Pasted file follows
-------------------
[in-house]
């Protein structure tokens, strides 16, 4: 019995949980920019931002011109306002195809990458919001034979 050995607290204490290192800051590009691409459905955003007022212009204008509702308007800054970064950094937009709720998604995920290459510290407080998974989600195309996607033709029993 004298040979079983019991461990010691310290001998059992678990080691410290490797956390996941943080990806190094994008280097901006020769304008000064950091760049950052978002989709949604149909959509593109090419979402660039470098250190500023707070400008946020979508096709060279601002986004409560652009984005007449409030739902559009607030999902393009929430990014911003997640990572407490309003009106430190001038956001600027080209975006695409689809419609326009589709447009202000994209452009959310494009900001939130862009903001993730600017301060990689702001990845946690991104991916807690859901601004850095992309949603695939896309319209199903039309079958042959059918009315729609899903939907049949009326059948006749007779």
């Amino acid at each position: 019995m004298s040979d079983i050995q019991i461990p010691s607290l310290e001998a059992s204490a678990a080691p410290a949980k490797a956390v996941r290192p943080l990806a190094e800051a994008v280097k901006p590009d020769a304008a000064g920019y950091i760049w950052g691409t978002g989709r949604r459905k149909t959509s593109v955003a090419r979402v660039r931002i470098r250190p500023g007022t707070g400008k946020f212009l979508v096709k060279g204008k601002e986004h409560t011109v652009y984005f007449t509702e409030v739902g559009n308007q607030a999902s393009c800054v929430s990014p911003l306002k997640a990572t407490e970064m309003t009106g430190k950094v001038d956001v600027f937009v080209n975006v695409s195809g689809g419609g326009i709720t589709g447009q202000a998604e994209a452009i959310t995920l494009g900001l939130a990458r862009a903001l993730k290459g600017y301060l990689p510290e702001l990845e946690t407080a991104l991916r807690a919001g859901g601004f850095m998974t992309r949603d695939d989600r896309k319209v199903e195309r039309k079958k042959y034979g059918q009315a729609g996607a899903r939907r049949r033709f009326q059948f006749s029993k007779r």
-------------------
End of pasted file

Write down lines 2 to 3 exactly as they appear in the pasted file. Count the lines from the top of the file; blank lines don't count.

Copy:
């Protein structure tokens, strides 16, 4: 019995949980920019931002011109306002195809990458919001034979 050995607290204490290192800051590009691409459905955003007022212009204008509702308007800054970064950094937009709720998604995920290459510290407080998974989600195309996607033709029993 004298040979079983019991461990010691310290001998059992678990080691410290490797956390996941943080990806190094994008280097901006020769304008000064950091760049950052978002989709949604149909959509593109090419979402660039470098250190500023707070400008946020979508096709060279601002986004409560652009984005007449409030739902559009607030999902393009929430990014911003997640990572407490309003009106430190001038956001600027080209975006695409689809419609326009589709447009202000994209452009959310494009900001939130862009903001993730600017301060990689702001990845946690991104991916807690859901601004850095992309949603695939896309319209199903039309079958042959059918009315729609899903939907049949009326059948006749007779």
């Amino acid at each position: 019995m004298s040979d079983i050995q019991i461990p010691s607290l310290e001998a059992s204490a678990a080691p410290a949980k490797a956390v996941r290192p943080l990806a190094e800051a994008v280097k901006p590009d020769a304008a000064g920019y950091i760049w950052g691409t978002g989709r949604r459905k149909t959509s593109v955003a090419r979402v660039r931002i470098r250190p500023g007022t707070g400008k946020f212009l979508v096709k060279g204008k601002e986004h409560t011109v652009y984005f007449t509702e409030v739902g559009n308007q607030a999902s393009c800054v929430s990014p911003l306002k997640a990572t407490e970064m309003t009106g430190k950094v001038d956001v600027f937009v080209n975006v695409s195809g689809g419609g326009i709720t589709g447009q202000a998604e994209a452009i959310t995920l494009g900001l939130a990458r862009a903001l993730k290459g600017y301060l990689p510290e702001l990845e946690t407080a991104l991916r807690a919001g859901g601004f850095m998974t992309r949603d695939d989600r896309k319209v199903e195309r039309k079958k042959y034979g059918q009315a729609g996607a899903r939907r049949r033709f009326q059948f006749s029993k007779r």